This first GWAS meta-analysis for TPOAbs identified five newly associated loci, three of which were also associated with clinical thyroid disease. With these markers we identified a large subgroup in the general population with a substantially increased risk of TPOAbs. The results provide insight into why individuals with thyroid autoimmunity do or do not eventually develop thyroid disease, and these markers may therefore predict which TPOAb-positives are particularly at risk of developing clinical thyroid dysfunction.},
  articleno    = {e1004123},
  author       = {Medici, Marco and Porcu, Eleonora and Pistis, Giorgio and Teumer, Alexander and Brown, Suzanne J and Jensen, Richard A and Rawal, Rajesh and ROEF, GREET and Plantinga, Theo S and Vermeulen, Sita H and Lahti, Jari and Simmonds, Matthew J and Husemoen, Lise Lotte N and Freathy, Rachel M. and Shields, Beverly M and Pietzner, Diana and Nagy, Rebecca and Broer, Linda and Chaker, Layal and Korevaar, Tim IM and Plia, Maria Grazia and Sala, Cinzia and V{\"o}lker, Uwe and Richards, J Brent and Sweep, Fred C and Gieger, Christian and Corre, Tanguy and Kajantie, Eero and Thuesen, Betina and Taes, Youri and Visser, W Edward and Hattersley, Andrew T and Kratzsch, J{\"u}rgen and Hamilton, Alexander and Li, Wei and Homuth, Georg and Lobina, Monia and Mariotti, Stefano and Soranzo, Nicole and Cocca, Massimiliano and Nauck, Matthias and Spielhagen, Christin and Ross, Alec and Arnold, Alice and van de Bunt, Martijn and Liyanarachchi, Sandya and Heier, Margit and Grabe, Hans J{\"o}rgen and Masciullo, Corrado and Galesloot, Tessel E and Lim, Ee M and Reischl, Eva and Leedman, Peter J and Lai, Sandra and Delitala, Alessandro and Bremner, Alexandra P and Philips, David IW and Beilby, John P and Mulas, Antonella and Vocale, Matteo and Abecasis, Goncalo and Forsen, Tom and James, Alan and Widen, Elisabeth and Hui, Jennie and Prokisch, Holger and Rietzschel, Ernst and Palotie, Aarno and Feddema, Peter and Fletcher, Stephen J and Schramm, Katharina and Rotter, Jerome I and Kluttig, Alexander and Radke, D{\"o}rte and Traglia, Michela and Surdulescu, Gabriela L and He, Huiling and Franklyn, Jayne A and Tiller, Daniel and Vaidya, Bijay and De Meyer, Tim and J{\o}rgensen, Torben and Eriksson, Johan G and O'Leary, Peter C and Wichmann, Eric and Hermus, Ad R and Psaty, Bruce M and Ittermann, Till and Hofman, Albert and Bosi, Emanuele and Schlessinger, David and Wallaschofski, Henri and Pirastu, Nicola and Aulchenko, Yurii S and de la Chapelle, Albert and Netea-Maier, Romana T and Gough, Stephen CL and Meyer zu Schwabedissen, Henriette and Frayling, Timothy M and Kaufman, Jean and Linneberg, Allan and R{\"a}ikk{\"o}nen, Katri and Smit, Johannes WA and Kiemeney, Lambertus A and Rivadeneira, Fernando and Uitterlinden, Andr{\'e} G and Walsh, John P and Meisinger, Christa and den Heijer, Martin and Visser, Theo J and Spector, Timothy D and Wilson, Scott G and V{\"o}lzke, Henry and Cappola, Anne and Toniolo, Daniela and Sanna, Serena and Naitza, Silvia and Peeters, Robin P},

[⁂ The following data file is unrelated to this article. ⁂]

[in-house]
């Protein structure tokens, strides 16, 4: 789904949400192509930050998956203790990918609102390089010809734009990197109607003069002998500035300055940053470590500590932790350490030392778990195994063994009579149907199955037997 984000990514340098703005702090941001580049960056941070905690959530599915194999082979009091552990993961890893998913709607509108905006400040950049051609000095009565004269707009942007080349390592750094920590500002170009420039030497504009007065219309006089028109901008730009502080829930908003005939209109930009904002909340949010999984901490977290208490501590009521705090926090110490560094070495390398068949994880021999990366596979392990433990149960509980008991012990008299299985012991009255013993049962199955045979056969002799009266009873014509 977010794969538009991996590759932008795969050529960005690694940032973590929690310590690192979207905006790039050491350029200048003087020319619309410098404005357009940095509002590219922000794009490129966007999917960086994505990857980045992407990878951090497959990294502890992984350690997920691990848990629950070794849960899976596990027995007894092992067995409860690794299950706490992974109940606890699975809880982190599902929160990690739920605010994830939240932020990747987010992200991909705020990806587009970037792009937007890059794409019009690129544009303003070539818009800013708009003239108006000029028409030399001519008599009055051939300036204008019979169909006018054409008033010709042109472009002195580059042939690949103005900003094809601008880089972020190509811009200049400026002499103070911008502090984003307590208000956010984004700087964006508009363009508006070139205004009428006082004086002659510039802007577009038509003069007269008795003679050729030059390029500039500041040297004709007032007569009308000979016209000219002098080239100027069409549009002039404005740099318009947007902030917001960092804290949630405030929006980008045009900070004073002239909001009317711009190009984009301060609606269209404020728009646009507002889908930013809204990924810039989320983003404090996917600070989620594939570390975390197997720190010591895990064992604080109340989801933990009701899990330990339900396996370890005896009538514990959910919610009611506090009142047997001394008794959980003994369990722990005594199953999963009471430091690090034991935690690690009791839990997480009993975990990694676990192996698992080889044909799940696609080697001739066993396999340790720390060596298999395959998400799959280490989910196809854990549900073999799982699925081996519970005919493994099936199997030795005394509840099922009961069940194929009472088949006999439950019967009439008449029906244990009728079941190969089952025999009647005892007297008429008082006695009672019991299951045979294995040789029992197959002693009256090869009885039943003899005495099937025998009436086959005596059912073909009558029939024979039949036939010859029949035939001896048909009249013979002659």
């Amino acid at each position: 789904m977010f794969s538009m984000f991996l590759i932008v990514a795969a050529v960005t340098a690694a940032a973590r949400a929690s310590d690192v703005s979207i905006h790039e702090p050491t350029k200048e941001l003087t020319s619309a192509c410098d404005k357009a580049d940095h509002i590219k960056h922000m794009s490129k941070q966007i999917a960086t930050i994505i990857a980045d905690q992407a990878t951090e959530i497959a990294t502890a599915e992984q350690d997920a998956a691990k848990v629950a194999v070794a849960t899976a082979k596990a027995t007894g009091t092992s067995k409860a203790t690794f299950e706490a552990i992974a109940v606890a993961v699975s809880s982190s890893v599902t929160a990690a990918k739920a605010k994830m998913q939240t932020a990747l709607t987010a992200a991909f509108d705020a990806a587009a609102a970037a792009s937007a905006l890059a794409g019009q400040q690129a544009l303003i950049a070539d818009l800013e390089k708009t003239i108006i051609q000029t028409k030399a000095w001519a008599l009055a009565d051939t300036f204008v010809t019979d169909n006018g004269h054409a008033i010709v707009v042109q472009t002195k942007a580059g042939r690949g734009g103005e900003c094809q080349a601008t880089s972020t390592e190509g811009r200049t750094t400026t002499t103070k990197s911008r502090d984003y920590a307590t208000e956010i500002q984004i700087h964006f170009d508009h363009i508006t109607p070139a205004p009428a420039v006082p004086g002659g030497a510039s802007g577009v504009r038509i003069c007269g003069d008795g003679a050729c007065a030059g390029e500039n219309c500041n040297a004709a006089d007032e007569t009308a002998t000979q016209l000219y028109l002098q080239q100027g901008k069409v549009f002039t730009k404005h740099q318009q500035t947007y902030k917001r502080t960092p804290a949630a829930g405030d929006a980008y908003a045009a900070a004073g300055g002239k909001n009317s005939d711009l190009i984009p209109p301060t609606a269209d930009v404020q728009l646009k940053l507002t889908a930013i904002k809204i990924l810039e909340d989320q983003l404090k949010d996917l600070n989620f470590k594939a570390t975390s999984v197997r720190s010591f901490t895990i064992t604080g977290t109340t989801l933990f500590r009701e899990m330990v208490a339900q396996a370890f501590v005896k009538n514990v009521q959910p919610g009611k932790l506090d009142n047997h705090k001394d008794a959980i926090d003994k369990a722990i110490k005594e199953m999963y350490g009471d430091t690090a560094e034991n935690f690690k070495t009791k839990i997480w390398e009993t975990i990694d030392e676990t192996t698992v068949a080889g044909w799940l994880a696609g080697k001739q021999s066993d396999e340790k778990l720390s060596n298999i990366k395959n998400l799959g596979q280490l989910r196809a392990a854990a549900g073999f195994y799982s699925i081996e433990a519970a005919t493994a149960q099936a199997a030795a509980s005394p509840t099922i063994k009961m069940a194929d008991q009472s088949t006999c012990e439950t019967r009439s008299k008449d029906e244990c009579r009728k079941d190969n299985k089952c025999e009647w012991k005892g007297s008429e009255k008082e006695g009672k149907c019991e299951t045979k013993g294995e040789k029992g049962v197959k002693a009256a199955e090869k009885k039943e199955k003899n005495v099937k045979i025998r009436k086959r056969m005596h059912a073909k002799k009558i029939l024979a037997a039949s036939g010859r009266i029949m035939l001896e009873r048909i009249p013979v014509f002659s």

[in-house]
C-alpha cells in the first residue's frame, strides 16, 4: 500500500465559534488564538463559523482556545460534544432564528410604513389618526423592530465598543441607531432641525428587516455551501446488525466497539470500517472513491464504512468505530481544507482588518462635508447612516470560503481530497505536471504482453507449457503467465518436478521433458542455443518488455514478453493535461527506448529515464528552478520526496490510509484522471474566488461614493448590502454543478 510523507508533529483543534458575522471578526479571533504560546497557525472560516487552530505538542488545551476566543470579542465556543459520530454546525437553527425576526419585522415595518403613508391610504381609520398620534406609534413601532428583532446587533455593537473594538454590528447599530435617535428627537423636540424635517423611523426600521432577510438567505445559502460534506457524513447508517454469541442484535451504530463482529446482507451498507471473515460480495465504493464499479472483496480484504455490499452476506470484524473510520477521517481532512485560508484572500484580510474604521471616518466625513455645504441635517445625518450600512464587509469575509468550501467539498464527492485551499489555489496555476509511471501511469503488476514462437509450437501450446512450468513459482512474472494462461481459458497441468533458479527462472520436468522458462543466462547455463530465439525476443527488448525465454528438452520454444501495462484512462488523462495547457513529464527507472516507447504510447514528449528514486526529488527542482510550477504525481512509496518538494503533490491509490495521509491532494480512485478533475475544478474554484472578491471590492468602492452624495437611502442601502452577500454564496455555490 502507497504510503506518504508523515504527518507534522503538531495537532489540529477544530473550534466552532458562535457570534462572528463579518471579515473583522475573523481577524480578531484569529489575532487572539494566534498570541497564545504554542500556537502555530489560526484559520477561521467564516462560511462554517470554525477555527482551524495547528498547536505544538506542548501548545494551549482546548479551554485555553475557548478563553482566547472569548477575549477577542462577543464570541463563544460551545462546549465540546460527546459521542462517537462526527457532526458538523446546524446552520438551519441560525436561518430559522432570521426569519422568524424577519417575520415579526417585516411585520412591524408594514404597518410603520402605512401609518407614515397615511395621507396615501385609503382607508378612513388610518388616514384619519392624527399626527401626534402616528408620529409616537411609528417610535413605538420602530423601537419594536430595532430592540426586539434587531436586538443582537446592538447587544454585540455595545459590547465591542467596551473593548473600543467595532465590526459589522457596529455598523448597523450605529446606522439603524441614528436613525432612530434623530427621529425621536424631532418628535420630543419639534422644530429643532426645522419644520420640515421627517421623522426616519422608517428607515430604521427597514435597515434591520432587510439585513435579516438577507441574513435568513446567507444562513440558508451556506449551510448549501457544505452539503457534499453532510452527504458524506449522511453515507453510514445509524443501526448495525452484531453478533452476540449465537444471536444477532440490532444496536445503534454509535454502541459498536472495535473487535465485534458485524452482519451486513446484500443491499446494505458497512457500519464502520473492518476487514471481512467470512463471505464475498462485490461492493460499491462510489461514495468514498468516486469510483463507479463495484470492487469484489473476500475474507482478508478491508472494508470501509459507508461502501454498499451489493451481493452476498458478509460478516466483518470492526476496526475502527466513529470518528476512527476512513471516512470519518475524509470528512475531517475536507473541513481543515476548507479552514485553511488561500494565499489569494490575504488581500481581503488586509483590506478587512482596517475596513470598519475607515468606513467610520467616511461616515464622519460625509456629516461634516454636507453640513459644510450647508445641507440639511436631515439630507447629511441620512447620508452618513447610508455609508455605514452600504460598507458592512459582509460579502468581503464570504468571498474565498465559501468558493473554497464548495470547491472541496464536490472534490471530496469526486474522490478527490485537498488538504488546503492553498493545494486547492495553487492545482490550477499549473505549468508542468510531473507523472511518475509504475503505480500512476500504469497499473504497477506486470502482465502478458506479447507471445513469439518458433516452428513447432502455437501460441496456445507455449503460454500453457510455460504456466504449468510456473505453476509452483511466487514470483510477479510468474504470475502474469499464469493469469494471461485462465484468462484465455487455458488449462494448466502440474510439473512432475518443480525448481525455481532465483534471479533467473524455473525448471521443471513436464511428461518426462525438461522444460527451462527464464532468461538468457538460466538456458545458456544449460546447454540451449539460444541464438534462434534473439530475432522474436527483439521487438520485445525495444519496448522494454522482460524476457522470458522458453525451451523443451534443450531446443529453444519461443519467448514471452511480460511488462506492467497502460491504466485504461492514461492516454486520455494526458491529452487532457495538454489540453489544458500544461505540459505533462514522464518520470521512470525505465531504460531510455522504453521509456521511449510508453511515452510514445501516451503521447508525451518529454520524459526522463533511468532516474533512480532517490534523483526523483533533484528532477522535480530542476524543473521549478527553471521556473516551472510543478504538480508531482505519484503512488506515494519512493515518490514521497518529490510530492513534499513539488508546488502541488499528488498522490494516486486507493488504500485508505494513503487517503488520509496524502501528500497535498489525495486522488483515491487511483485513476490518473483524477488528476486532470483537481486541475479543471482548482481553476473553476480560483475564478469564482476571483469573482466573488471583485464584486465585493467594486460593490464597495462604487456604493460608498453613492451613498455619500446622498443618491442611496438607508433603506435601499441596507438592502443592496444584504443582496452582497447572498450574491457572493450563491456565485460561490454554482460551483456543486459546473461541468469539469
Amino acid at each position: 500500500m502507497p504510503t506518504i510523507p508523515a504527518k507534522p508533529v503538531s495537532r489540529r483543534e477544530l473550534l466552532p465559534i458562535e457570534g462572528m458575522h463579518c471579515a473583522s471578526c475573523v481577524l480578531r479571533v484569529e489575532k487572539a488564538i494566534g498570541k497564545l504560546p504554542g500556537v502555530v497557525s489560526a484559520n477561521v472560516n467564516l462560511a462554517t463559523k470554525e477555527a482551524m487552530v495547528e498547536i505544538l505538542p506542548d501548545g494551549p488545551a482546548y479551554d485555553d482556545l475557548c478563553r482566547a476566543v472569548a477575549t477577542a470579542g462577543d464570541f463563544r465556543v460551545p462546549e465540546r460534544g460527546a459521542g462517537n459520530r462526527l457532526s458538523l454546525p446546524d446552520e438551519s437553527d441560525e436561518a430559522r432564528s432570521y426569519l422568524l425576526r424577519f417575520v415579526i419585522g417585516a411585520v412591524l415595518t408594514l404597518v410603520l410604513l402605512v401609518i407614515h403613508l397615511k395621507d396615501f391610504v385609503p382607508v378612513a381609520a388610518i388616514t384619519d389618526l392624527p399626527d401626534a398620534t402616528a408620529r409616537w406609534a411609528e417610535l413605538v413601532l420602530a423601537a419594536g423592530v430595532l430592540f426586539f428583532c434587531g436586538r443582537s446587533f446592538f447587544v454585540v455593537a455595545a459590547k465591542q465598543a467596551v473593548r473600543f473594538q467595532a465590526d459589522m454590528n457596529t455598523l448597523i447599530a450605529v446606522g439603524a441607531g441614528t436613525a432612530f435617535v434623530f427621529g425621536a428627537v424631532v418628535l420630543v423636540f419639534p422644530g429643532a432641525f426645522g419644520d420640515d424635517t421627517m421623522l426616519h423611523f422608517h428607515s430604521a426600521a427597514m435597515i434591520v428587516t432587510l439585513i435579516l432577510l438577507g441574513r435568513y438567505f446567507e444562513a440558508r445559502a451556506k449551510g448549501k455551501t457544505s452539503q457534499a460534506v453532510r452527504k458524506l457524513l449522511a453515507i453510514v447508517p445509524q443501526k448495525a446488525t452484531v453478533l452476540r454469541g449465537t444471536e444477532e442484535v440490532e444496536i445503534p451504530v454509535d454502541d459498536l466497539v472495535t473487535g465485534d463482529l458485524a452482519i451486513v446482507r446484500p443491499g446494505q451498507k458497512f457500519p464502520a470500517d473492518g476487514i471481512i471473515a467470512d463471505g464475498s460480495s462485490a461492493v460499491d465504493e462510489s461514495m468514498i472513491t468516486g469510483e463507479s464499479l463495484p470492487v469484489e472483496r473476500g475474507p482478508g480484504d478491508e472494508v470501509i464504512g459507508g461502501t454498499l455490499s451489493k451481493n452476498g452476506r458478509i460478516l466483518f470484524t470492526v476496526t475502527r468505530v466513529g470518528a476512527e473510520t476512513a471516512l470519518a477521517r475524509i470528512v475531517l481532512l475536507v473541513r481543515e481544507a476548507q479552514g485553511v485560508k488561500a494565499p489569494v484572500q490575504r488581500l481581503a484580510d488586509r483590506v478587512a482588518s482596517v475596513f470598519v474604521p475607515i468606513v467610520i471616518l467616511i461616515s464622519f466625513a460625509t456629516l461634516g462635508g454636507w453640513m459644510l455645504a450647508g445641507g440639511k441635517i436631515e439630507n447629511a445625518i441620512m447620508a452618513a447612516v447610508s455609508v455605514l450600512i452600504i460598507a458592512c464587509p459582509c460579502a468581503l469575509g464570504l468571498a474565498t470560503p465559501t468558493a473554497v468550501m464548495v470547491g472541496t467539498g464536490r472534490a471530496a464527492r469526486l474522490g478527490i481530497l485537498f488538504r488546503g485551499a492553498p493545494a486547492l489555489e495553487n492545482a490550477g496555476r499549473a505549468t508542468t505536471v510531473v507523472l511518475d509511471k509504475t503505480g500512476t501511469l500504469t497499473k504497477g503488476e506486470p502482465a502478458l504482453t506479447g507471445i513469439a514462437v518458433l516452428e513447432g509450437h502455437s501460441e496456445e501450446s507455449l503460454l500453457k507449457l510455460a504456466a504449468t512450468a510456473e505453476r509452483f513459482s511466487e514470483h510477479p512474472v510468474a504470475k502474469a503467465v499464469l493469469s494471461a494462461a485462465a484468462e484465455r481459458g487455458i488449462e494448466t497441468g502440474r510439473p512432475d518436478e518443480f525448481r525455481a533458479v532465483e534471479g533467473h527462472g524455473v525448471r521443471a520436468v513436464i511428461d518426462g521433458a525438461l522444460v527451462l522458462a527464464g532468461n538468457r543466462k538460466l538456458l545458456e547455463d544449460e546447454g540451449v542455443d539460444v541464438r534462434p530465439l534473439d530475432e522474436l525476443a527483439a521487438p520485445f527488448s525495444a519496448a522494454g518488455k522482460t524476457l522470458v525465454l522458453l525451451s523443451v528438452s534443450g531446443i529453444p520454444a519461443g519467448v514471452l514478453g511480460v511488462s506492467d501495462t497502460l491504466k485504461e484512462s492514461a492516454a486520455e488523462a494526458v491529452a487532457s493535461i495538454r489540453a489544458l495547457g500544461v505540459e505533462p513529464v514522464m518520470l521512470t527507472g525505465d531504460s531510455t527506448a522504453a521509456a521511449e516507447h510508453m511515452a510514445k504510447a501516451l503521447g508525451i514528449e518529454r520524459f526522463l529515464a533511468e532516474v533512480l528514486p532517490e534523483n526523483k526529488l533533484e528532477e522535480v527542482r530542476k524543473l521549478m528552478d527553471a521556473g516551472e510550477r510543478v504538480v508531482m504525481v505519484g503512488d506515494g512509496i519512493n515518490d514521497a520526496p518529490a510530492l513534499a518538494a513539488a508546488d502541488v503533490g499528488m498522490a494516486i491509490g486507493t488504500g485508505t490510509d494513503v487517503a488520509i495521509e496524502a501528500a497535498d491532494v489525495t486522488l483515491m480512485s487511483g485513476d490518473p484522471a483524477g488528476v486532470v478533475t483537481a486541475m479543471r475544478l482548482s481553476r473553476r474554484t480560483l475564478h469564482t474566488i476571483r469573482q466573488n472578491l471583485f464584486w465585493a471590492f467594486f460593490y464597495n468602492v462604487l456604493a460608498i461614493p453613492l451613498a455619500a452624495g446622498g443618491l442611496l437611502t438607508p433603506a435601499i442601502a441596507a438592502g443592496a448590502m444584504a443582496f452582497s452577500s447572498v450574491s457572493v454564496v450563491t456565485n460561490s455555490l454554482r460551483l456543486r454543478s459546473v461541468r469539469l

issn         = {1553-7404},
  journal      = {PLOS GENETICS},
  language     = {eng},
  pages        = {13},
  title        = {Identification of novel genetic loci associated with thyroid peroxidase antibodies and clinical thyroid disease},
  url          = {http://dx.doi.org/10.1371/journal.pgen.1004123},
  volume       = {10},
  year         = {2014},
}